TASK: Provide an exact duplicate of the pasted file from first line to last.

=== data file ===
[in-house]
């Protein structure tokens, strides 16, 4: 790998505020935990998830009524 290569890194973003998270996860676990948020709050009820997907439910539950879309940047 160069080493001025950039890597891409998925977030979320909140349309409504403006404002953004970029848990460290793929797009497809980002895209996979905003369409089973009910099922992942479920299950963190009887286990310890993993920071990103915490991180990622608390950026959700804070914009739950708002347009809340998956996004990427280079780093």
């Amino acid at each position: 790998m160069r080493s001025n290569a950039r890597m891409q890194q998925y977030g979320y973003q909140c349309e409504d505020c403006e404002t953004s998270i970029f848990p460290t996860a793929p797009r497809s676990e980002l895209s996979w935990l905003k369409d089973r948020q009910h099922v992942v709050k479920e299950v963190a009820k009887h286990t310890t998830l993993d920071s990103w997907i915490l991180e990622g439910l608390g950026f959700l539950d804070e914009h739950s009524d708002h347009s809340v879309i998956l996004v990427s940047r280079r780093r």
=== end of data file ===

[in-house]
């Protein structure tokens, strides 16, 4: 790998505020935990998830009524 290569890194973003998270996860676990948020709050009820997907439910539950879309940047 160069080493001025950039890597891409998925977030979320909140349309409504403006404002953004970029848990460290793929797009497809980002895209996979905003369409089973009910099922992942479920299950963190009887286990310890993993920071990103915490991180990622608390950026959700804070914009739950708002347009809340998956996004990427280079780093």
């Amino acid at each position: 790998m160069r080493s001025n290569a950039r890597m891409q890194q998925y977030g979320y973003q909140c349309e409504d505020c403006e404002t953004s998270i970029f848990p460290t996860a793929p797009r497809s676990e980002l895209s996979w935990l905003k369409d089973r948020q009910h099922v992942v709050k479920e299950v963190a009820k009887h286990t310890t998830l993993d920071s990103w997907i915490l991180e990622g439910l608390g950026f959700l539950d804070e914009h739950s009524d708002h347009s809340v879309i998956l996004v990427s940047r280079r780093r």